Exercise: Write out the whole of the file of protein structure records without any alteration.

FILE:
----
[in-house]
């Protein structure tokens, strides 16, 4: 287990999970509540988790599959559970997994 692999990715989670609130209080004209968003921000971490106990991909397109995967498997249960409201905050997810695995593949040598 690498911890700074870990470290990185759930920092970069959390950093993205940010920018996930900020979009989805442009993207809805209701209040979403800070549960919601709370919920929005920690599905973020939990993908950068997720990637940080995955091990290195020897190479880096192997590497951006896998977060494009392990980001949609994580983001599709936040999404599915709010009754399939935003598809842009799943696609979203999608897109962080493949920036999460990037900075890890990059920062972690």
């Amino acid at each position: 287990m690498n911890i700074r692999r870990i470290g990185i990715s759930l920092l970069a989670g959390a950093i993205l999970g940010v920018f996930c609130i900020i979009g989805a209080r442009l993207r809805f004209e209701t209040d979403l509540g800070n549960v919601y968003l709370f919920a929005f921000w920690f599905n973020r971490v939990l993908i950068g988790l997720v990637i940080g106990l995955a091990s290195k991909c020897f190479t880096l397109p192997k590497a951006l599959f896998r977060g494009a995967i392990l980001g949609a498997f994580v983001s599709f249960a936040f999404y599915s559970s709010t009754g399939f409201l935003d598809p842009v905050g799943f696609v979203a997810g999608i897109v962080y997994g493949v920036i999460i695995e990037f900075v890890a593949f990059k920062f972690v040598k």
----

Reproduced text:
[in-house]
């Protein structure tokens, strides 16, 4: 287990999970509540988790599959559970997994 692999990715989670609130209080004209968003921000971490106990991909397109995967498997249960409201905050997810695995593949040598 690498911890700074870990470290990185759930920092970069959390950093993205940010920018996930900020979009989805442009993207809805209701209040979403800070549960919601709370919920929005920690599905973020939990993908950068997720990637940080995955091990290195020897190479880096192997590497951006896998977060494009392990980001949609994580983001599709936040999404599915709010009754399939935003598809842009799943696609979203999608897109962080493949920036999460990037900075890890990059920062972690």
């Amino acid at each position: 287990m690498n911890i700074r692999r870990i470290g990185i990715s759930l920092l970069a989670g959390a950093i993205l999970g940010v920018f996930c609130i900020i979009g989805a209080r442009l993207r809805f004209e209701t209040d979403l509540g800070n549960v919601y968003l709370f919920a929005f921000w920690f599905n973020r971490v939990l993908i950068g988790l997720v990637i940080g106990l995955a091990s290195k991909c020897f190479t880096l397109p192997k590497a951006l599959f896998r977060g494009a995967i392990l980001g949609a498997f994580v983001s599709f249960a936040f999404y599915s559970s709010t009754g399939f409201l935003d598809p842009v905050g799943f696609v979203a997810g999608i897109v962080y997994g493949v920036i999460i695995e990037f900075v890890a593949f990059k920062f972690v040598k």